She was a member of the Belgian Royal Academy (1935), president of the Académie Goncourt (1949) (and the first woman to be admitted into it, in 1945), and a Chevalier (1920) and a Grand Officier (1953) of the Légion d'honneur.
During the German occupation of France during World War II she aided her Jewish friends, including hiding her husband in her attic all through the war. When she died in Paris on 3 August 1954, she was the first woman given a state funeral in France, although she was refused Roman Catholic rites because of her divorces..
Burial: Cimetière du Père Lachaise, Paris, Ile-de-France Region, France, Plot: Division 4, #6, GPS (lat/lon): 48.86073, 2.39115
Henry Gauthier-Villars (8 August 1859 - 12 January 1931) or Willy, his nom-de-plume, was a French fin-de-siecle writer and music critic who is today mostly known as the mentor and bisexual first husband of Colette. Other pseudonyms used by Gauthiers-Villars are: Henry Maugis, Robert Parville, l’Ex-ouvreuse du Cirque d’été, L’Ouvreuse, L’Ouvreuse du Cirque d’été, Jim Smiley, Henry Willy, Boris Zichine. (Picture: Henry Gauthier-Villars by Giovanni Boldini)
Born on 8 August 1859 in Villiers-sur-Orge, Essonne into a bourgeois Catholic family, he attended the Lycee Fontanes and later the Jesuit Collège Stanislas in Paris. He became fluent in Latin and German. In 1885, he obtained a law degree and subsequently started with a job in the family’s publishing firm of Gauthier-Villars.
Willy was a ladies man; Rachilde described him "as a man of the world, a brilliant Parisian rake". In 1889 he met Colette, 14 years younger than he was; they married on 15 May 1893. As a writer and music critic he was an incessant and effective self promoter, under whose directions his "slaves" wrote articles and novels. His ghostwriters may or may not have received recognition but participated because publication under the Willy name secured a high publication rate and good income. With his literary workshops Willy published more than 50 novels. Curnonsky was one of his ghostwriters, as was his fellow gastronomist Marcel Boulestin. His participation varied and included conceptionalizing, editing, and adding sections, plots, and puns. Henry's favourite song which he could often be heard singing on his way to dinner was I am Henery the Eighth.
Colette was initially handling his correspondence, but became soon involved in writing on her own starting with Claudine, her first oeuvre under the Willy label. The success led to more novels in the Claudine series. It is generally acknowledged that these books were written by Colette, but he had his hand in it editing and honing the manuscripts. Willy also went into merchandizing dolls and other items based on the Claudine novels.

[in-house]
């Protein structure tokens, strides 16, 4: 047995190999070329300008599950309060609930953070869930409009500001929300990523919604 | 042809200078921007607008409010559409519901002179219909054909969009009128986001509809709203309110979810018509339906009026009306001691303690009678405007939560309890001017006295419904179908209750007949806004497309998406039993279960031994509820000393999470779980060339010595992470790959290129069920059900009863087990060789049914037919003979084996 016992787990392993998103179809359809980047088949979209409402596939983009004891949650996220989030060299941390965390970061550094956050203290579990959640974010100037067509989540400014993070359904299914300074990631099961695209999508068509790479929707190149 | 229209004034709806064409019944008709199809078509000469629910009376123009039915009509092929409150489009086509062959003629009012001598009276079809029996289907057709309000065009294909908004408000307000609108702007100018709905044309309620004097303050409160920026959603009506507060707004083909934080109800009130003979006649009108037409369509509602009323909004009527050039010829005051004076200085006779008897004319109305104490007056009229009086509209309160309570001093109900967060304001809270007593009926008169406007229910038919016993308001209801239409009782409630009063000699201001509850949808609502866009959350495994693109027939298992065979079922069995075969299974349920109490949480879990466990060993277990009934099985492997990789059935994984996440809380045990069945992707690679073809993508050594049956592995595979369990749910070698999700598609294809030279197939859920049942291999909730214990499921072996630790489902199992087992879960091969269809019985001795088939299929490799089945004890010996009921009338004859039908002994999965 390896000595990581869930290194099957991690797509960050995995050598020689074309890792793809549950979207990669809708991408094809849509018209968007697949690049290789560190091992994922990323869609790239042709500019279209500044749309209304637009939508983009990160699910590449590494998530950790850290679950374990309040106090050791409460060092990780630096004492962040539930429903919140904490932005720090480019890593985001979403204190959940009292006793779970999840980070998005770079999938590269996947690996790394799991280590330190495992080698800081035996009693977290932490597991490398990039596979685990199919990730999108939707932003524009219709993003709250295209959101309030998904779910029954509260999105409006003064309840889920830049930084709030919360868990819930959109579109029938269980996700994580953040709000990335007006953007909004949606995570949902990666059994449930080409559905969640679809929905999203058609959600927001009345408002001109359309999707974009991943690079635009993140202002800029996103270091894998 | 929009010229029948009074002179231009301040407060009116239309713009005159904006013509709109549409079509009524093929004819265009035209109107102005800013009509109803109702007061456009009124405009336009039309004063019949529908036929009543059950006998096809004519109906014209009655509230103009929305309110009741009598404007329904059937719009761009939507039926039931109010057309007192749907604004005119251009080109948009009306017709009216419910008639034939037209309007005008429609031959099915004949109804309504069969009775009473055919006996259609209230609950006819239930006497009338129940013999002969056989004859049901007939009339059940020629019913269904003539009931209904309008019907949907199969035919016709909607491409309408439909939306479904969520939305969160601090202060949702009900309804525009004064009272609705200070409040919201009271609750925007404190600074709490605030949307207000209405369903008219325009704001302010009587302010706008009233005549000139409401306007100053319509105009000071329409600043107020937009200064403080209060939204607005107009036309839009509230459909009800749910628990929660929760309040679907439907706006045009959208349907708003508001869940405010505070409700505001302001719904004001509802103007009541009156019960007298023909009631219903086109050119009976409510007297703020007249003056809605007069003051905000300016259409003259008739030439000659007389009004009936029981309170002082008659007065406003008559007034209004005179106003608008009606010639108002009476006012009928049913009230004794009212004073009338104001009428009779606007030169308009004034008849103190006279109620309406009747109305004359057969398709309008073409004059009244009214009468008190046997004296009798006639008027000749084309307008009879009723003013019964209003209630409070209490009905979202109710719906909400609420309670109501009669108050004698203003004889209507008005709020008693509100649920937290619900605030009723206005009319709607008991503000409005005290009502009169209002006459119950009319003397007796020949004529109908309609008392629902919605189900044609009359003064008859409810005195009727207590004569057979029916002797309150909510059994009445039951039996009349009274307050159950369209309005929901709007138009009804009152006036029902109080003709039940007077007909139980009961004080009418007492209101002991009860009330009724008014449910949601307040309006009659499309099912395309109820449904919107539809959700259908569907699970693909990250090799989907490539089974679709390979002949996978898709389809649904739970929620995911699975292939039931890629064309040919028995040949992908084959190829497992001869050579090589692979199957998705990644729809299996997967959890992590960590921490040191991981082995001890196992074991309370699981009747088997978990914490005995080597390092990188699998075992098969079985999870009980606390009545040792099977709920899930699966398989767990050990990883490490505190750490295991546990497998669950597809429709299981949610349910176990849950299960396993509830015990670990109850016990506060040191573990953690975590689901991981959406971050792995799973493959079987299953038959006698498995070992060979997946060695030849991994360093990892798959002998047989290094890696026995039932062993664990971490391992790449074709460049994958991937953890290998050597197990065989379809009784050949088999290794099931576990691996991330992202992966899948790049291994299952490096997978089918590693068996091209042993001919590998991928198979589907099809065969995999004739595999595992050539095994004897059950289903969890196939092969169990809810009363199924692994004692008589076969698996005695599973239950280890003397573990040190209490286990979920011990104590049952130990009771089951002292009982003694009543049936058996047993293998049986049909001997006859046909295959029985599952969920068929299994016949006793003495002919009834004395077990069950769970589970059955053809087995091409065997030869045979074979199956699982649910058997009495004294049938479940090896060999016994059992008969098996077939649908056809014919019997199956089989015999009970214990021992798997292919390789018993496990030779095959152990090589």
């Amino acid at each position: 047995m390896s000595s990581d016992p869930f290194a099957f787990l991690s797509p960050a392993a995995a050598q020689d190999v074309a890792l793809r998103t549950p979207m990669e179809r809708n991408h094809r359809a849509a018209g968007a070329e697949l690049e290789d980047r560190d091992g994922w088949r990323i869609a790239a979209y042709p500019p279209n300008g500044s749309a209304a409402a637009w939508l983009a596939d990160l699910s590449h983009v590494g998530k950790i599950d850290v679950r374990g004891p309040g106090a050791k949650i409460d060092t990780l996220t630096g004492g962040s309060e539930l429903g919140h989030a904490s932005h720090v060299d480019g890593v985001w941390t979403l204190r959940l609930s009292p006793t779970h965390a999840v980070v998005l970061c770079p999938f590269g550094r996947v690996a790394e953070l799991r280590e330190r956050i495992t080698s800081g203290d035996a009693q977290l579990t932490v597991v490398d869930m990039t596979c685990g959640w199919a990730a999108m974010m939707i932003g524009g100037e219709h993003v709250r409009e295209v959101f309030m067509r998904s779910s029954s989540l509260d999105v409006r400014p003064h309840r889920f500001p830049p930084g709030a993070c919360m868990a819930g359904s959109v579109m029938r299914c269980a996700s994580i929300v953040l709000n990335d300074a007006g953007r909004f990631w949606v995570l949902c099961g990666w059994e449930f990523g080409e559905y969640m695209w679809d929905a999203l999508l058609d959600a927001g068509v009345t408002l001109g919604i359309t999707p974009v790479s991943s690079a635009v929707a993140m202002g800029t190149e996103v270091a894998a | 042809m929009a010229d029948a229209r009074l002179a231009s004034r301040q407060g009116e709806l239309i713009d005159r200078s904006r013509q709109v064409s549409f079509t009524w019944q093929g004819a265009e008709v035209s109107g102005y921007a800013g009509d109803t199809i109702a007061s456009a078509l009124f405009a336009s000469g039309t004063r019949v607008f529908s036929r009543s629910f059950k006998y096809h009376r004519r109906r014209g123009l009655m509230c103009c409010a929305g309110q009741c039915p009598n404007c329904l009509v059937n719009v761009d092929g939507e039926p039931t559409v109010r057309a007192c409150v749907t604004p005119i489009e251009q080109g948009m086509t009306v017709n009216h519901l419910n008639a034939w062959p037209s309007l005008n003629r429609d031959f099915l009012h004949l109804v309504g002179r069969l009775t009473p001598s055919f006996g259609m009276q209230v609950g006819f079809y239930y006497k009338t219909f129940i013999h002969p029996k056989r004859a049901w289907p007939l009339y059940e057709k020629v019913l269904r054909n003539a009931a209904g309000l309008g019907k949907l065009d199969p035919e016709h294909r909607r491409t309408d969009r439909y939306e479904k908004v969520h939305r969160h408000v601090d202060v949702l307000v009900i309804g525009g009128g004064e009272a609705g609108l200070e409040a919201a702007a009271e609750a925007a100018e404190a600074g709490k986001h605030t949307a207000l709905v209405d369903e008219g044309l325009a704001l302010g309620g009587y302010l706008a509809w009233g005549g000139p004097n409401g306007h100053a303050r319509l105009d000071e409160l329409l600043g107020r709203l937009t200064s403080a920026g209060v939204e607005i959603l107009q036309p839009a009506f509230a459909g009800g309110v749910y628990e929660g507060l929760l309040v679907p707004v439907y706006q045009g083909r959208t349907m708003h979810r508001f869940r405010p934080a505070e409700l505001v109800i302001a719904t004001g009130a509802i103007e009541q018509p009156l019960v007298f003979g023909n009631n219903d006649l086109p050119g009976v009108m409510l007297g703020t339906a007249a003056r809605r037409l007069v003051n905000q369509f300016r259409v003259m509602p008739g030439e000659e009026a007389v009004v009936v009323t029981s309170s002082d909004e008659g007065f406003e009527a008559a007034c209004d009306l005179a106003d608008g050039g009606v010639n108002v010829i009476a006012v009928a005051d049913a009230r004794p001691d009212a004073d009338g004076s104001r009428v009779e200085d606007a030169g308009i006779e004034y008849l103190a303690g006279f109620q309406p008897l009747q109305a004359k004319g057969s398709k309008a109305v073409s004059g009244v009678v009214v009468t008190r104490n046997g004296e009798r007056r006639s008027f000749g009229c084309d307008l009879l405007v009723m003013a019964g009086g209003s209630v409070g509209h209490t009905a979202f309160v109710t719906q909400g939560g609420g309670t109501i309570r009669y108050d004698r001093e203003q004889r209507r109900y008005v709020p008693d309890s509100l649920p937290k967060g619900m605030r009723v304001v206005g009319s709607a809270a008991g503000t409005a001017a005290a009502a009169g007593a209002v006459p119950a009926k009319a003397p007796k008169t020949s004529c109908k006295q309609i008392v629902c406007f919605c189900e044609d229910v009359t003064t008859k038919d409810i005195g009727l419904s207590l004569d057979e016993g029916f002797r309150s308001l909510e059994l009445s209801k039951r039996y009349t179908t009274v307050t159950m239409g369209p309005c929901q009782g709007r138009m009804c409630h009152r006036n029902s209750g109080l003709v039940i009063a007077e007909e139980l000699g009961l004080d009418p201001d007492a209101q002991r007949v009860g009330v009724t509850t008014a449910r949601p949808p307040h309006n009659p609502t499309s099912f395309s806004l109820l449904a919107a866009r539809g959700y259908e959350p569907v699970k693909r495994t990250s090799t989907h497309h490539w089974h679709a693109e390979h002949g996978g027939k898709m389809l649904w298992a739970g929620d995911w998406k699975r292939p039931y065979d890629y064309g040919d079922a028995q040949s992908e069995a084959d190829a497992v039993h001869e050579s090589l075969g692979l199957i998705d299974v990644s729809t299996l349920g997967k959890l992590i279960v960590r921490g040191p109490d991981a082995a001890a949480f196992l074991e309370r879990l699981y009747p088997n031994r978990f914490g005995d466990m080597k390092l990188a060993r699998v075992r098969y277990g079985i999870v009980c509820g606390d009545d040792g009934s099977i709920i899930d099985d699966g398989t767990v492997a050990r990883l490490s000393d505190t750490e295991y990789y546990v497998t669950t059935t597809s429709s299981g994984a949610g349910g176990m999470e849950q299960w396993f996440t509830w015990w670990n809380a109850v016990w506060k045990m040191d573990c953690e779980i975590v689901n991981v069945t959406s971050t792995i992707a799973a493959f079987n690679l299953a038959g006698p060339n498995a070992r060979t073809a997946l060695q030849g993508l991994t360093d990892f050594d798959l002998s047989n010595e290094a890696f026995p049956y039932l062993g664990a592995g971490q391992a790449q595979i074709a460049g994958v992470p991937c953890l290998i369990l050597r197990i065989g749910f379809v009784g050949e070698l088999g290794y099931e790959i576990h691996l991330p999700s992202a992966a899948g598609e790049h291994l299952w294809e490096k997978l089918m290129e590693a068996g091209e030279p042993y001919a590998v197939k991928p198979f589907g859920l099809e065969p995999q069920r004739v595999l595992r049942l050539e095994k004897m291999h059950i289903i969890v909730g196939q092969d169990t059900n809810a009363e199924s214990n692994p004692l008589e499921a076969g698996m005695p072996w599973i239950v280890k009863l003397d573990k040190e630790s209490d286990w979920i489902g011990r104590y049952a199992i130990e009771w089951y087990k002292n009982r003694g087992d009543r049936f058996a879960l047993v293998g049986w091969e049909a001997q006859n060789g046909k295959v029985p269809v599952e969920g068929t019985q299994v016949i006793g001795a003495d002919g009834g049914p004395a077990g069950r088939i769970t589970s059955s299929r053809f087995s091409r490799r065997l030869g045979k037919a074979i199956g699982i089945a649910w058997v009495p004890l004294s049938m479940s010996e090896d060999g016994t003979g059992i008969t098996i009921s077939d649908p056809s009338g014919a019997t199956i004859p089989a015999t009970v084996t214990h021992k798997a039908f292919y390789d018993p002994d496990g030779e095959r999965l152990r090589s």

Colette soon learned that Willy had other affairs, and she met his mistress Charlotte Kinceler who later became her friend. Later Willy and Colette had an affair unbeknownst to each other with the same woman, the American socialite Georgie Raoul-Duval, née Urquhart. Upon discovery, they made it a threesome and attended the Bayreuth festival together.
The marriage to Colette lasted until 1910, although in the years prior they were already separated. While Willy made a lot of money, he squandered it with ease on women and gambling and was facing bankruptcy. Willy went on to marry Marguerite Maniez, also known as Meg Villars after her marriage. He had no children from his two marriages; his son, Jacques, was the offspring from an affair before. Willy died on 12 January 1931 in Paris. Three thousand mourners followed his casket to the Montparnasse cemetery.
In 1905, Willy was painted by Giovanni Boldini.
Days of Love: Celebrating LGBT History One Story at a Time by Elisa Rolle
Paperback: 760 pages
Publisher: CreateSpace Independent Publishing Platform; 1 edition (July 1, 2014)
Amazon: Days of Love: Celebrating LGBT History One Story at a Time
Days of Love chronicles more than 700 LGBT couples throughout history, spanning 2000 years from Alexander the Great to the most recent winner of a Lambda Literary Award. Many of the contemporary couples share their stories on how they met and fell in love, as well as photos from when they married or of their families. Included are professional portraits by Robert Giard and Stathis Orphanos, paintings by John Singer Sargent and Giovanni Boldini, and photographs by Frances Benjamin Johnson, Arnold Genthe, and Carl Van Vechten among others. “It's wonderful. Laying it out chronologically is inspired, offering a solid GLBT history. I kept learning things. I love the decision to include couples broken by death. It makes clear how important love is, as well as showing what people have been through. The layout and photos look terrific.” Christopher Bram “I couldn’t resist clicking through every page. I never realized the scope of the book would cover centuries! I know that it will be hugely validating to young, newly-emerging LGBT kids and be reassured that they really can have a secure, respected place in the world as their futures unfold.” Howard Cruse “This international history-and-photo book, featuring 100s of detailed bios of some of the most forward-moving gay persons in history, is sure to be one of those bestsellers that gay folk will enjoy for years to come as reference and research that is filled with facts and fun.” Jack Fritscher